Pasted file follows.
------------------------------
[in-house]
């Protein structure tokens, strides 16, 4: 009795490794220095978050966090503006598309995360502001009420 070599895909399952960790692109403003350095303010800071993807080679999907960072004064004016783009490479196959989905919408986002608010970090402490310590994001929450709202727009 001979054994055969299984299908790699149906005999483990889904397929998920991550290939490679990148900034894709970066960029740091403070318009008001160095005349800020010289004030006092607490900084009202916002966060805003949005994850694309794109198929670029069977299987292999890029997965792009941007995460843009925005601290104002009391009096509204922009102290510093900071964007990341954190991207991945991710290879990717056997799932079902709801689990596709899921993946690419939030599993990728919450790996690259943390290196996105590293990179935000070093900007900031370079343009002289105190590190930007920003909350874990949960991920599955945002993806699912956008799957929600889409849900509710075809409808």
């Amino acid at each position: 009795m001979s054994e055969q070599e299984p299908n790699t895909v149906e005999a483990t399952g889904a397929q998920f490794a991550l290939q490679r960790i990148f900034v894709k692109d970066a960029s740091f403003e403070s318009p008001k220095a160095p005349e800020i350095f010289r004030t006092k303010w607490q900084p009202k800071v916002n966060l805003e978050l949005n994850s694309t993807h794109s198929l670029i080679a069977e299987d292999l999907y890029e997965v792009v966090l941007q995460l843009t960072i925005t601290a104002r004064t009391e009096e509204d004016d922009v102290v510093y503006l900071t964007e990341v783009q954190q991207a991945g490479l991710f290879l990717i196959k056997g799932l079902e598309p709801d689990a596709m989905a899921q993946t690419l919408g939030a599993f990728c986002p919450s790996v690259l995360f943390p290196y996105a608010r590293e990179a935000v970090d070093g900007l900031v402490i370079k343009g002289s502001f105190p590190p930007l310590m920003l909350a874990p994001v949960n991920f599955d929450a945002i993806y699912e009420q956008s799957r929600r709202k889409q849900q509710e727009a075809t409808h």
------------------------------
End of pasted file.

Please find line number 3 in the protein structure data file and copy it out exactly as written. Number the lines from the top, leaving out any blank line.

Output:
């Amino acid at each position: 009795m001979s054994e055969q070599e299984p299908n790699t895909v149906e005999a483990t399952g889904a397929q998920f490794a991550l290939q490679r960790i990148f900034v894709k692109d970066a960029s740091f403003e403070s318009p008001k220095a160095p005349e800020i350095f010289r004030t006092k303010w607490q900084p009202k800071v916002n966060l805003e978050l949005n994850s694309t993807h794109s198929l670029i080679a069977e299987d292999l999907y890029e997965v792009v966090l941007q995460l843009t960072i925005t601290a104002r004064t009391e009096e509204d004016d922009v102290v510093y503006l900071t964007e990341v783009q954190q991207a991945g490479l991710f290879l990717i196959k056997g799932l079902e598309p709801d689990a596709m989905a899921q993946t690419l919408g939030a599993f990728c986002p919450s790996v690259l995360f943390p290196y996105a608010r590293e990179a935000v970090d070093g900007l900031v402490i370079k343009g002289s502001f105190p590190p930007l310590m920003l909350a874990p994001v949960n991920f599955d929450a945002i993806y699912e009420q956008s799957r929600r709202k889409q849900q509710e727009a075809t409808h």